Medicine Hat

Walk through Medicine Hat’s history at the Esplanade Museum

The Canadian Pacific Railway needed a settlement and thus this corporate town was created

The first train across South Saskatchewan River on June 10, 1883, was carrying logs.
The first train across South Saskatchewan River on June 10, 1883, was carrying logs. — Photo courtesy Esplanade Museum

Medicine Hat’s story begins as a rapidly growing Canadian Pacific Railway (CPR) town. The location was a corporate choice simply because of its position along the South Saskatchewan River. The cliffs along the river allowed for a more gradual grade for the rail to cross the river and valley and proceed out the other side. Medicine Hat was also chosen by the CPR as a divisional point, contributing to the community’s quick growth.

“For the first few years of the community, until 1898, Medicine Hat was run as a CPR company town,” said Philip Pype, an archivist at the Esplanade Arts and Heritage Centre. “In 1898, after much debate between CPR and the local community, Medicine Hat officially became a town.” Medicine Hat elected its first town council, and the growth of the town flourished. At the time, there was well over 1,000 people living in the area.

The name “Medicine Hat” predates the town itself. “There are a lot of different variations of the legends on how Medicine Hat got its name. It’s always been debated which one is the actual story,” said Pype. The important similarity between these legends is the First Nation roots which are still apparent in the town today.

For visitors wanting to learn more about the history of Medicine Hat, the Esplanade Arts and Heritage Centre is the place to start. The complex is the new home of the city’s museum that dates to 1948. The collecting of historical artifacts and stories was very community-based, and now the centre is operated by the City of Medicine Hat.

The Esplanade Arts and Heritage Centre has housed the artifacts of the Esplanade Museum since 2005.
The Esplanade Arts and Heritage Centre has housed the artifacts of the Esplanade Museum since 2005. — Photo courtesy Esplanade Museum

“A group of local volunteers met at Hector Lane’s house, the mayor of Medicine Hat at the time,” said Pype. The group decided that they needed to start collecting the stories of Medicine Hat. “As they started interviewing people, the people brought along photographs and artifacts," he said. "They had these stories, but they also had these historically significant items and documents.” These artifacts, photographs and stories comprised the first museum located in a log cabin in Riverside Park.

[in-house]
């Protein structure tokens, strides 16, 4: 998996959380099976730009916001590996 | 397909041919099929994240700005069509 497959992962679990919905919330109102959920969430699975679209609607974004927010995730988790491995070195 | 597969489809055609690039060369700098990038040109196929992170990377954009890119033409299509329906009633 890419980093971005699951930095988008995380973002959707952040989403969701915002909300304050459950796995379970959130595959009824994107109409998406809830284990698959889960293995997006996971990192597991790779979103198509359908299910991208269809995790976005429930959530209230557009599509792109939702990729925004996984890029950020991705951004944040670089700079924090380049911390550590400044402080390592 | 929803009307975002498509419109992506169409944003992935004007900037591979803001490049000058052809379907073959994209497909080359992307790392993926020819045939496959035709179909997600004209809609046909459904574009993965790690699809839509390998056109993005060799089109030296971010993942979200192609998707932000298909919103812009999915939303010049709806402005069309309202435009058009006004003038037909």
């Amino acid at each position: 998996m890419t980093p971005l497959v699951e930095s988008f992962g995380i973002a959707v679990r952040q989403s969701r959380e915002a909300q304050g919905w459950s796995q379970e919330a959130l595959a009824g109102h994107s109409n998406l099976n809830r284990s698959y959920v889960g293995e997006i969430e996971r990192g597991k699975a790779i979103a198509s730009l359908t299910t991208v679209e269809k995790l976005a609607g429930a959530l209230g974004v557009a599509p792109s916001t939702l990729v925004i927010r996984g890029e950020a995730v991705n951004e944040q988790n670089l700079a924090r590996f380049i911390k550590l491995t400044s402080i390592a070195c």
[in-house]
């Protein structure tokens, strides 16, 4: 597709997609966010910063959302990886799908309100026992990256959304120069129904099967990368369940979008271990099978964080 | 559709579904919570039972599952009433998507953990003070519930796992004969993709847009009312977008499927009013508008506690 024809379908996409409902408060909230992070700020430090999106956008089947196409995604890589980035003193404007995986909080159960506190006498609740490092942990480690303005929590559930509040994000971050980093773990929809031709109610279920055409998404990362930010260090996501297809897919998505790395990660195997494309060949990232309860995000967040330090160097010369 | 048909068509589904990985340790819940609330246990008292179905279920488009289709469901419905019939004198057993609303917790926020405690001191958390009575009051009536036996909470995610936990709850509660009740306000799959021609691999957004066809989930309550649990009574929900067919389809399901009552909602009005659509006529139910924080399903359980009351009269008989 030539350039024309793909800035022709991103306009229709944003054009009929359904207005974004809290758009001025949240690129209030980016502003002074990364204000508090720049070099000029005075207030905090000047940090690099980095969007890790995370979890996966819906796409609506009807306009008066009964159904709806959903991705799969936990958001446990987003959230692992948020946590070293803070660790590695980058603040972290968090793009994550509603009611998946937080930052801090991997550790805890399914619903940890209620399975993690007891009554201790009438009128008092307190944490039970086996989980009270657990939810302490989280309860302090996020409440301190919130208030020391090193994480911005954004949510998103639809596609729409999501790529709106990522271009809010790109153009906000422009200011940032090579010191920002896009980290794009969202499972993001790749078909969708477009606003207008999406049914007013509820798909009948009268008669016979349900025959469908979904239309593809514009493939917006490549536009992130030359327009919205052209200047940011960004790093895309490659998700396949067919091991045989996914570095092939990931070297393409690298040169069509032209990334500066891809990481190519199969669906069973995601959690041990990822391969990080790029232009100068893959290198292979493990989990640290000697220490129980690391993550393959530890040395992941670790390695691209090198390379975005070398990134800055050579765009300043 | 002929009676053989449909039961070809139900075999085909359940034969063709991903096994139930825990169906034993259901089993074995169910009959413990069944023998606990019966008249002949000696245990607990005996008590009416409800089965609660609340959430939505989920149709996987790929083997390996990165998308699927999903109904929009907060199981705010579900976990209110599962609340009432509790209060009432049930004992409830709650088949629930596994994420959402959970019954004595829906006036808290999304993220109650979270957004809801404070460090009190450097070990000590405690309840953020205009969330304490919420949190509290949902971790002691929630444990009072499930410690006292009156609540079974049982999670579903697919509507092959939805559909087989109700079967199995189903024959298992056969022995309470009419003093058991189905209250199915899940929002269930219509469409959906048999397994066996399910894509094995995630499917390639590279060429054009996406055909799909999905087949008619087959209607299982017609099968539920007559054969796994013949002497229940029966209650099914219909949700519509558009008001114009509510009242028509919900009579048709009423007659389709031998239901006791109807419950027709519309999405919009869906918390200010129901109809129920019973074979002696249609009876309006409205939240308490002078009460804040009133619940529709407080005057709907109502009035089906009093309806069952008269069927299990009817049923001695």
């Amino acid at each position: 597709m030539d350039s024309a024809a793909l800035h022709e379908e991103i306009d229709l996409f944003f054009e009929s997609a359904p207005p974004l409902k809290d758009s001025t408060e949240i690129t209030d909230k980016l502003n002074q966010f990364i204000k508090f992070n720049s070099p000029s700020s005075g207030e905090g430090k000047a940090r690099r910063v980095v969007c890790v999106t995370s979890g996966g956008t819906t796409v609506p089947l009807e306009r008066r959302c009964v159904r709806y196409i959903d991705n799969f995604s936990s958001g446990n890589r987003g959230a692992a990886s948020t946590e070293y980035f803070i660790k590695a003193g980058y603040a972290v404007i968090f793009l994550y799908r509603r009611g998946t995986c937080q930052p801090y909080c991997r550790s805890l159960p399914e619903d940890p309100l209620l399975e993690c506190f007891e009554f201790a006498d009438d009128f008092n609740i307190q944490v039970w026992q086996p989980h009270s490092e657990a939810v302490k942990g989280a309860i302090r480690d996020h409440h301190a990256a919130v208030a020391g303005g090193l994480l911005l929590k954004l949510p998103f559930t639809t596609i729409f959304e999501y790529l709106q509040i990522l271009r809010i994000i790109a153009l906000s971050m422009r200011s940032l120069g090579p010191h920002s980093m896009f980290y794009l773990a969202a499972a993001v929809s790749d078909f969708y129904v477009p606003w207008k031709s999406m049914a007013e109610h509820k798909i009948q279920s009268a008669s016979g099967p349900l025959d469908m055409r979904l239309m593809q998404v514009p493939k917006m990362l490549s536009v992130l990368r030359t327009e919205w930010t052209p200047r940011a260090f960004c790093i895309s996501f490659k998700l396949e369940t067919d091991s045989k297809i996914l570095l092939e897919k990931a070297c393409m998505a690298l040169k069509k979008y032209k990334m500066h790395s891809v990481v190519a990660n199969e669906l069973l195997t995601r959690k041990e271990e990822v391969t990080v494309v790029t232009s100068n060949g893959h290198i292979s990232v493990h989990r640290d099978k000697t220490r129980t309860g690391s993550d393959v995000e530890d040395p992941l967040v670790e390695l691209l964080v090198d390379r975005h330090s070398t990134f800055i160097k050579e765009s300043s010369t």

Since 2005, the Esplanade Museum shows visitors the chronological story of Medicine Hat’s settlement. “The main museum exhibit is Medicine Hat: Frontier to Gas City,” said Pype. “It is an exhibit that follows the history of Medicine Hat, starting with First Nations and Metis who have certainly continued to be a part of this community.” This exhibit follows the city’s growth through the arrival of the Mounties and the railway, the growth of the community, its businesses, industries, ranching and community life. “Various stories, artifacts and images are put together to tell the story of the community,” Pype said.

A photo of William Cousins, who arrived in 1883—before the rail
William Cousins arrived in 1883—before the rail. — Photo courtesy Esplanade Museum

The lost town of Robsart

The Esplanade Museum often features temporary exhibits. This summer, one must-see exhibit will focus on the nearby prairie town of Robsart, Saskatchewan. “One of the things that makes this community interesting is there was a professional photographer in the community at the time named John Asplund,” Pype said.

Robsart was founded in 1909. The Government of Canada actively sought settlers for the town to complement the branch line the CPR was planning. Asplund’s photographs “capture its struggles, its triumphs, the coming of the rail and community events,” said Pype. It showcases the prairie settlement experience. Unfortunately, “the community wasn’t able to maintain itself,” he said. There is still a community Southwest of the Cypress Hills, but it isn’t much of a town site anymore. The Esplanade offers a glimpse into the prairies’ past.

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